Zhang Wei is a simultaneous interpreter frequently providing real-time interpretation services to international conferences in China. In at least two occasions lately, he had to translate something relating directly to his own profession. That is, speakers would say "if I had brought our company’s machine translation products here today, we would not have needed simultaneous interpreters in this room."
"The first time when I had to translate something like this, I felt very angry," Zhang told Chinese media outlet PingWest. "But as my profession requires, I needed to be objective and I interpreted it still. But my partner and I looked at each other with great discomfort."
What left unsaid is that Zhang and thousands of simultaneous interpreters in China increasingly feel like they are under attack, as if they are some kind of public enemy. Replacing them suddenly becomes a grand victory of technology and a symbol of human ingenuity that always brings a roomful of conference attendees to applaud.
At hundreds of technology conferences now taking place in China, this kind of public assault on the once-elite profession is becoming more commonplace. A viral online post last month alleging Chinese voice recognition company iFlytek Co., Ltd. falsely marketed its machine translation products is a sign of such public anger.
The post was written by a simultaneous interpreter Bell Wang, who said that iFlytek labelled transcribed texts based on his real-time interpretation as provided all by iFlytek, leading the audience to believe that iFlytek’s products have recognized the original voice, translated it and transcribed the text all on its own.
The A share-listed iFlytek later responded that it never said that iFlytek’s simultaneous interpretation products can complete all the tasks, and its products are always based on "man-machine cooperation."
What the public relations folly reflected is a deeper under-estimation of the psychological implications when machines takes over more human jobs. Many simultaneous interpreters, who were deemed as high income and highly respected professionals not long ago, felt AI companies lack "basic respect" toward them.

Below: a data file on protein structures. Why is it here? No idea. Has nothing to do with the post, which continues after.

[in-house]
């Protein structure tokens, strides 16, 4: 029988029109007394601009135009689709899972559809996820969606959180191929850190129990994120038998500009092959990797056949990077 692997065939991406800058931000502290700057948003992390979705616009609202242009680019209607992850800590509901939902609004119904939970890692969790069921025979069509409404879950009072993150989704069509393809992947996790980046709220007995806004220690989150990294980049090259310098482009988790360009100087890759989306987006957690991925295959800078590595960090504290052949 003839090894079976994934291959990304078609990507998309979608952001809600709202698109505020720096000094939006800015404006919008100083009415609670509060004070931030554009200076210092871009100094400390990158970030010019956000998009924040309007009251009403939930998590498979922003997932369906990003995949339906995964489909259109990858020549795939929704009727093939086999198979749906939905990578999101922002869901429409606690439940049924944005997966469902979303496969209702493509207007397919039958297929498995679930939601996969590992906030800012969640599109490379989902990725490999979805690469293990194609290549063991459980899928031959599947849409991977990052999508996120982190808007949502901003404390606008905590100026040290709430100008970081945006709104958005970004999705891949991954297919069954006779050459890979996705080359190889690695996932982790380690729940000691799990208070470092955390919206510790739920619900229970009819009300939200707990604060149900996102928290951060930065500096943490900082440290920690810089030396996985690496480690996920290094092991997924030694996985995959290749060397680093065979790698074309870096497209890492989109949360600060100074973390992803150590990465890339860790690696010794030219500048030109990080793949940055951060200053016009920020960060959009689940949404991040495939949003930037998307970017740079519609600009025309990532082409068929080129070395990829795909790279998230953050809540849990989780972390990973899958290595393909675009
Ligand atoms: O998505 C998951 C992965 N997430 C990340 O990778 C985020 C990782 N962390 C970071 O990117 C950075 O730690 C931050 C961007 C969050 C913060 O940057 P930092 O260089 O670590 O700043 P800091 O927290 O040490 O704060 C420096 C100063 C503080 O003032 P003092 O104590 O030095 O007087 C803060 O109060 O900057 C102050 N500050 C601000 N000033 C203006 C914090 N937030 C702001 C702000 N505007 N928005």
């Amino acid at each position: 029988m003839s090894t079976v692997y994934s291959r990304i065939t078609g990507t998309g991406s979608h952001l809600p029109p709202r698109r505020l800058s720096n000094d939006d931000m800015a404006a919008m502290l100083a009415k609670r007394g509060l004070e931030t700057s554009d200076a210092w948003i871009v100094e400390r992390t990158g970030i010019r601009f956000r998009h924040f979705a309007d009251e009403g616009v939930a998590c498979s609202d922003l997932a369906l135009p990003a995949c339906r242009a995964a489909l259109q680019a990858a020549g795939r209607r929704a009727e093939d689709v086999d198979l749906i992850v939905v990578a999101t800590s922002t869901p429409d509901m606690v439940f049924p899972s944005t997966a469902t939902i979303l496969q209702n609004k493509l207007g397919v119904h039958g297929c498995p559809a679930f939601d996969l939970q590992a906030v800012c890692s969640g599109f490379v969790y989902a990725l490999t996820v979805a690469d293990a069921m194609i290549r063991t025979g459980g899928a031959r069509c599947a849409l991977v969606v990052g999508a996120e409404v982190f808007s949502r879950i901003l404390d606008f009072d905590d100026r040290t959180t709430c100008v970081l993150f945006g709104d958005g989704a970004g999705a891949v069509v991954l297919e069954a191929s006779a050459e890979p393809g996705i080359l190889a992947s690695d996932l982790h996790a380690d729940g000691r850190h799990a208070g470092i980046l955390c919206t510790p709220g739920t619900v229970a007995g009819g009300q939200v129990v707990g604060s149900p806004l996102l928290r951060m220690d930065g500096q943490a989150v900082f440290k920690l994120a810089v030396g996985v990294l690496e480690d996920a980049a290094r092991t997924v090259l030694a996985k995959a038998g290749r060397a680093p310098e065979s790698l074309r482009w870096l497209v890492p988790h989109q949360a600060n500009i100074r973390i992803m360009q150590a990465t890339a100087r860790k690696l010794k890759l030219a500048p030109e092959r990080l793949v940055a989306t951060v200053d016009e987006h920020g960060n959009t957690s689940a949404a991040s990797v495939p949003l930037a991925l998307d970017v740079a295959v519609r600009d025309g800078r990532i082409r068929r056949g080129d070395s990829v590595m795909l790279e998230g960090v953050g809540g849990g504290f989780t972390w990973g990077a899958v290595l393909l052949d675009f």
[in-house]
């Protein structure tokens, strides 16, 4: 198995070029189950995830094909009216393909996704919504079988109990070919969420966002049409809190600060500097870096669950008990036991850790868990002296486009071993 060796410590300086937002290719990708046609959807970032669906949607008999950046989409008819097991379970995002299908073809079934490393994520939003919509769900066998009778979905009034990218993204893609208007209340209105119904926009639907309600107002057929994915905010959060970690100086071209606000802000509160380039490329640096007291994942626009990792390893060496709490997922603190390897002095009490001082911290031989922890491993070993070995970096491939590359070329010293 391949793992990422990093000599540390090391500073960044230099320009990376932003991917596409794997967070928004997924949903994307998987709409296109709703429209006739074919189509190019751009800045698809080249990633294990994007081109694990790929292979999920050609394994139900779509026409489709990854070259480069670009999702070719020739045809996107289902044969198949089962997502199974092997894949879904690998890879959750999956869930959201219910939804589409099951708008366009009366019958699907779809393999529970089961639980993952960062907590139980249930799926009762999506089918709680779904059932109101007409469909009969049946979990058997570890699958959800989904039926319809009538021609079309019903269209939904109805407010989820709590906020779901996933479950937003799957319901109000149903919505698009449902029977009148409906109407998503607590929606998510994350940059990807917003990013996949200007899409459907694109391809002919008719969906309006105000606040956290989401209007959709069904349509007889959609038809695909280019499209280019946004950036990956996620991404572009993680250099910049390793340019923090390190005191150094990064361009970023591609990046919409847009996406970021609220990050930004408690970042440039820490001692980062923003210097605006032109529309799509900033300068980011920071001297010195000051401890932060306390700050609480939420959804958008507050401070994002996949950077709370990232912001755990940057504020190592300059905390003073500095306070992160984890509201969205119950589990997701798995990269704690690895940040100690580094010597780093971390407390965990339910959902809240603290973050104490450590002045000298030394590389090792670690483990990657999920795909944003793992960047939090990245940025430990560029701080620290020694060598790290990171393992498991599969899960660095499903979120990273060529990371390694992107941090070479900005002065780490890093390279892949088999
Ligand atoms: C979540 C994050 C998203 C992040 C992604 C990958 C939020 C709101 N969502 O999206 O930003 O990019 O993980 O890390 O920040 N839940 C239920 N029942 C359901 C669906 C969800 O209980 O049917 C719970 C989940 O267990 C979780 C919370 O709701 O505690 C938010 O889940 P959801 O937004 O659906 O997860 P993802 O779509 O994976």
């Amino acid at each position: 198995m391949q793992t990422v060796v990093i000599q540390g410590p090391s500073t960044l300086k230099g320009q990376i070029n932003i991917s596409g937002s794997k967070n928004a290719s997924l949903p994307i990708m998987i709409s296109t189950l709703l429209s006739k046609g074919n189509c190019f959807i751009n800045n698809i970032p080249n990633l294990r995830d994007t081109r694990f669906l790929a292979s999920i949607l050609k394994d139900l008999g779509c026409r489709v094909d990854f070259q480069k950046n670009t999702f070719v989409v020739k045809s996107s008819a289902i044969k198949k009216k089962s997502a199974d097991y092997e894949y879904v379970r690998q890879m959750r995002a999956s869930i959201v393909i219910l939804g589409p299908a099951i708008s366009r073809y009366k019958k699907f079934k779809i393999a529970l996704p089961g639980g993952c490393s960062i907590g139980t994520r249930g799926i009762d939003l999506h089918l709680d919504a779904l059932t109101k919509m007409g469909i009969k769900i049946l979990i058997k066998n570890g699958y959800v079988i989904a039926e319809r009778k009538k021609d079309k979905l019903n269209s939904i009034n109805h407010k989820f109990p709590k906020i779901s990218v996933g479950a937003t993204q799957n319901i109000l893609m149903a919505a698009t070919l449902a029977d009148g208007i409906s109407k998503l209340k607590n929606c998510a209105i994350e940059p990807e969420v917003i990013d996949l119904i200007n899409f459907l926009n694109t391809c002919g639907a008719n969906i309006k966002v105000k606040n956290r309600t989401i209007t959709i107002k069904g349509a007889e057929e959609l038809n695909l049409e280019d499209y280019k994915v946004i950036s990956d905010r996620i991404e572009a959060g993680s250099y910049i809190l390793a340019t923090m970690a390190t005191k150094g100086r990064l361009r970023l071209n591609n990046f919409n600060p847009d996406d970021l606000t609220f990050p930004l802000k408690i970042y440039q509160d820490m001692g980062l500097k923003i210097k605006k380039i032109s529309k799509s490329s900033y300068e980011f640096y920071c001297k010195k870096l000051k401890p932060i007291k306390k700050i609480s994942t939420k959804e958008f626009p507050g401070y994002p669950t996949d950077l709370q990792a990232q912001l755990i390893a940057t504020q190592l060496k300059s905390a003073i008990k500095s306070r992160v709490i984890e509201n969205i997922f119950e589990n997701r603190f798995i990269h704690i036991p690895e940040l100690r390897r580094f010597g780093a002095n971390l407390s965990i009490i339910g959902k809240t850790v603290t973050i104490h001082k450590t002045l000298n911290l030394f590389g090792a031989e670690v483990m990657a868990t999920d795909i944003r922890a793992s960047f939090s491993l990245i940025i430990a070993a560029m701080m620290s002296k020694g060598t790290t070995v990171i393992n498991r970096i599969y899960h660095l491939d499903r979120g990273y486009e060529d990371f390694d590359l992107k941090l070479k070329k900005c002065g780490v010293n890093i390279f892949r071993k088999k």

The machine translation and voice recognition companies are too eager to show off their technology, even when the technology is still immature. As the companies want to demonstrate that they have superior technology than competitors, they sometimes take questionable measures to create that impression.
Many simultaneous interpreters told the Chines media outlet that AI companies often put company logos on translated texts or voice based on their work, without ever acknowledging their contribution. This leads to public misunderstanding that machines can now do something much better than humans, when in fact these products are still years away from providing services comparable to humans.
In April, Tencent’s machine translation product, Fanyijun (Mr. Translation), made a high-profile debut at the Boao Asia Forum in Hainan island. The product claimed to be the "first full service AI-based simultaneous interpretation product". But during the few days of the conference, it exhibited so many mistakes that for most of the time, it was impossible to understand its interpretation.
"Suddenly machine translation is what everyone is talking able, but nobody has seen what it can really do or if it is superior to humans," said Xiao L, a simultaneous interpreter. "Without even the most basic comparison, we human interpreters are all of a sudden worthless. This feels very bad."
"Machine translation is still an immature technology, and it is claiming to replace simultaneous interpretations. This is because making such claims help AI companies to attract attention. It will help companies raise their share prices also," Qiao Ya, a simultaneous interpreter, told PingWest.
But these claims, true or not, are creating real impact to the simultaneous interpretation industry. In classrooms teaching simultaneous interpretation, students often ask if they still need to learn the skills as machines are destined to replace humans. Among the thousands of simultaneous interpreters in China, the most discussed topics in group chats are about progress made by tech companies on machine translation.
Logically, machine translation technology will gradually improve, as it has in the past decades. Most interpreters recognize that it is likely that these repetitive jobs will be done mostly by machines in the future.
But before then, humans perhaps need to be more sensitive and show more respect to those who are doing these vanishing jobs on their last human shift.